Iíve read this theory somewhere before and in more depth and have to admit being impressed with the arguments put forward, I canít recall when or where but Iíll try and find out more otherwise itíll haunt me for weeks.
Brad
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10 posted 03-24-2002 08:12 PM       View Profile for Brad   Email Brad   Edit/Delete Message      Find Poems  View IP for Brad

"...is that the American culture leans strongly towards self-congratulation, self-criticism being the standard of the British."

--That's what I'm worried about.

Tim
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11 posted 03-24-2002 10:43 PM       View Profile for Tim   Edit/Delete Message      Find Poems  View IP for Tim

A reoccuring theme in your threads is the proposition that the intellectual elite is denied access to the power structure.  Why should they have access to the power structure?  What is the power structure?
No, the elite mentioned in the article is not the powers of government or the national media. I would think more proper terminology would be spheres of influence. No, you would not expect to see Chomsky on television.  Why would the media allow access to an individual who denegrates them? Also, would it not be hypocritical for Chomsky to use the media to air his "elitist" views.  (the term of elitist would not be my word of choice, but relates to the context given to it by Steyn) Perhaps the question ought to be, what is the relevance of philosophy to the modern world and to the average citizen? The argument has been made that philosophy has long since abandoned the search for the truth.  Has it?
  To be worried about American culture being self-congratulatory?  I am afraid someone will have to explain that one to me.
Brad
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12 posted 03-25-2002 12:12 AM       View Profile for Brad   Email Brad   Edit/Delete Message      Find Poems  View IP for Brad

If you talk about people in mainstream media (would the New Criterion be considered national media?), shouldn't they have a chance to respond?

Again and again, I read off-the-cuff comments about the silliness of academia and the intellectual 'elite' (I agree, wrong term, they're not that smart), but if you do any research at all, you'll find that it's usually (but not always) not as crazy as was said. The wording is different, it's designed, perhaps, to be provocative, but many in the Kimball crowd seem to think it's the end of civilization as we know it.

I don't see how you can have it both ways. I don't see how they can have as little influence as indicated and still be the scourge or the death of the West. Chomsky is often described as someone who never thinks the West does anything good -- I can see why somebody might say that but it would be wrong to say that he is therefore in support of Middle Eastern regimes. Whoever he talks to, as was said somewhere, he tells you what you don't want to hear.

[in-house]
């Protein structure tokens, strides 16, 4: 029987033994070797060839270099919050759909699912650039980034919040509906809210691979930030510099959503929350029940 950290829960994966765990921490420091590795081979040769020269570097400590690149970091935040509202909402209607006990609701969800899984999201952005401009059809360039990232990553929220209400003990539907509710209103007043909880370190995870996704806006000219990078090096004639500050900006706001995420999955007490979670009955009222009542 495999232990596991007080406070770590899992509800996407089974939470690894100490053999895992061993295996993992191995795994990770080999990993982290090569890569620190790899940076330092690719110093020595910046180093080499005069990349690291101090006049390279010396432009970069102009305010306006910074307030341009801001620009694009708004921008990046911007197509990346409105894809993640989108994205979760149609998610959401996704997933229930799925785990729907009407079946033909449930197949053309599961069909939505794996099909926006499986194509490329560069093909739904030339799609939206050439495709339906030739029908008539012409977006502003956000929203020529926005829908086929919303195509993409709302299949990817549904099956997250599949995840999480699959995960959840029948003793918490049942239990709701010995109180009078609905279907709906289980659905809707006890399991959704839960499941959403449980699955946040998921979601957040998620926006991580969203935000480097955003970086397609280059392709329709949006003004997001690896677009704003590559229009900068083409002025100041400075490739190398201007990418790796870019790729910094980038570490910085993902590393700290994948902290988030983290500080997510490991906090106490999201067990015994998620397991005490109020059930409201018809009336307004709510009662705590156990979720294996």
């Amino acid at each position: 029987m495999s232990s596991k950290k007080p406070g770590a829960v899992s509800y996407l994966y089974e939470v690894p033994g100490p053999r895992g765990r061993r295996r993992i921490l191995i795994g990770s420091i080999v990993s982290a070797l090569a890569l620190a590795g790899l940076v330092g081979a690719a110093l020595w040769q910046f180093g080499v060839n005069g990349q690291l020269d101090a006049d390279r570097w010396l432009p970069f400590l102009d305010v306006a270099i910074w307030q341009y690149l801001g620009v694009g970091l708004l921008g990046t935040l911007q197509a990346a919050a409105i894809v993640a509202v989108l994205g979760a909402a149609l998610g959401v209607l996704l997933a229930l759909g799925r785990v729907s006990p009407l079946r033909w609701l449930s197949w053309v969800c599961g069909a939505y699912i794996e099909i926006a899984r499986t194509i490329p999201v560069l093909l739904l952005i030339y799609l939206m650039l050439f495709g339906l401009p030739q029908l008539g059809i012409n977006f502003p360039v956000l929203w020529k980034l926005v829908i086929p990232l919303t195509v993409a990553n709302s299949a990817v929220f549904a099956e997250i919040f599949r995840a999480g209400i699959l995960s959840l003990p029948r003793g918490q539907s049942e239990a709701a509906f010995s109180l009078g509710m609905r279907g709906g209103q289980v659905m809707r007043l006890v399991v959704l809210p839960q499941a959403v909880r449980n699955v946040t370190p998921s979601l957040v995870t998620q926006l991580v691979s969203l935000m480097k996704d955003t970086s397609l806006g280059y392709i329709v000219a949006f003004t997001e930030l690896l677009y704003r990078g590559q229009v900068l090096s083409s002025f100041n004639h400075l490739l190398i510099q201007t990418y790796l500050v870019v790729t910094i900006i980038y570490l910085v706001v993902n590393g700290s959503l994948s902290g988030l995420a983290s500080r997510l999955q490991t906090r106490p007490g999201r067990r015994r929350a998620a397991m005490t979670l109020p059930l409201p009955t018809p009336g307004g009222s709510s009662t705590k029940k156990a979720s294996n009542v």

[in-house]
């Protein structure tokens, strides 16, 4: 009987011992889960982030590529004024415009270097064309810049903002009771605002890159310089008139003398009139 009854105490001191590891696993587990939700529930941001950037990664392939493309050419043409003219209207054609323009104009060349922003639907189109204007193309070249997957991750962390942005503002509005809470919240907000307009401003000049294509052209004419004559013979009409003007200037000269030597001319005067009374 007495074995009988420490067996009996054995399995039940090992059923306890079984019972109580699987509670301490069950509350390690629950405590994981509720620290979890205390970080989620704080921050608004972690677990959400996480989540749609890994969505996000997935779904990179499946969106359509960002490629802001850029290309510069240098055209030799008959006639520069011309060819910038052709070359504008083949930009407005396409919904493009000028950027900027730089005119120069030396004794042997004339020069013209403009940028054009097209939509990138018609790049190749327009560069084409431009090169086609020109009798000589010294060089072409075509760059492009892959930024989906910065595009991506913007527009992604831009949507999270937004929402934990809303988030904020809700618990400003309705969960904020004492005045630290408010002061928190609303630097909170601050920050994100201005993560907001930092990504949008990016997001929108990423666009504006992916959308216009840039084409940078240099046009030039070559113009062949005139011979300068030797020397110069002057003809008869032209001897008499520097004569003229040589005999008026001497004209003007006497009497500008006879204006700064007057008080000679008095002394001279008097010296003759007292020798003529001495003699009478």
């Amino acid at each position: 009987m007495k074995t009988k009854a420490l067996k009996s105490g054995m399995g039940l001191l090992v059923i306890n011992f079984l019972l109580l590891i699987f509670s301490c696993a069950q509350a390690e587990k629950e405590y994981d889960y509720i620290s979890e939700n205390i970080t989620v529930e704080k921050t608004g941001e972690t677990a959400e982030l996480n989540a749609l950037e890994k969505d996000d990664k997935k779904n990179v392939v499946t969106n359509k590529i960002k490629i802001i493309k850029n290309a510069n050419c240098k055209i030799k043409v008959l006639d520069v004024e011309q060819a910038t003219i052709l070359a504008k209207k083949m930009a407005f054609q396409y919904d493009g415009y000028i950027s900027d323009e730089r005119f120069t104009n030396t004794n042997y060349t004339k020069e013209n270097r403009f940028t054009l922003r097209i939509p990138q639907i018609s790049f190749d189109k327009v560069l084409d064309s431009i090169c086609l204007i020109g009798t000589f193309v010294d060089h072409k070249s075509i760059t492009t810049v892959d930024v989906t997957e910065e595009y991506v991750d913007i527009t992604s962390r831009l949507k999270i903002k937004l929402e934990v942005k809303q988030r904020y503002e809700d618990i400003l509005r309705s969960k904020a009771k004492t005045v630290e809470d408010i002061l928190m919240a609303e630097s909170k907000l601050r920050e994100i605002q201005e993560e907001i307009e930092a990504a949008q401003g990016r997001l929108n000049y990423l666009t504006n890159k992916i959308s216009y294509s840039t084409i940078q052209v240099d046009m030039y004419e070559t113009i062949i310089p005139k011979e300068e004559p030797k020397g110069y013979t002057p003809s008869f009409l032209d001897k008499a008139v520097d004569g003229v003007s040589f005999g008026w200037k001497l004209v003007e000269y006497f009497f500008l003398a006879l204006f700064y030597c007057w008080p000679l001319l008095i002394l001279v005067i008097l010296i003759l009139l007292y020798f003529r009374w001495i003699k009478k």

I don't think Chomsky is anti-Western. I think he wants us to follow what we say we stand for.

The appeal to populist, anti-intellectual sentiment is always a popular one, but it crosses the line, in my opinion, when there is no attempt to understand what was said. It's an issue of responsibility.

At the same time, it might get academics to stop hiding behind their isolationism (the modern monastery) and actually try to explain what they mean in terms, even if reductionist, that can be understood by most people. Still, I have to admit that academic culture plays a role in this as well. The moment you become a 'popular' writer, there's a lot of resentment.

And it's easy to pick apart. I've done it on a few occasions but I still believe we should try to bridge this gap.

--------------------------------

I've discussed TRUTH on several occasions here and what at least some philosophers are arguing about it. More than happy to do so again, but I don't think it's appropriate in this thread. Nevertheless, in a nutshell, let's just say truth isn't a magic word.

As far as self-congratulatory Americans, is it really that difficult to read comments here and in other forums, on media programs, and in the letter sections of newpapers that promote nothing more that a nation wide pep rally?

It certainly looks that way from the other side of the bigger pond.

Brad

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13 posted 03-25-2002 04:04 PM       View Profile for PoetryIsLife   Edit/Delete Message      Find Poems  View IP for PoetryIsLife

*pops head into discussion*

No, brad, I honestly didn't know who he was.

I'll be back later...

~ Titus

"My body is merely the canvas of my soul."
         ~ The Night Owl

Brad
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14 posted 03-25-2002 05:47 PM       View Profile for Brad   Email Brad   Edit/Delete Message      Find Poems  View IP for Brad

And there's nothing wrong with that.

On the flip side, I think Chomsky gets more press for being villified than he does for his own writing.

I suppose that's advertising in a way.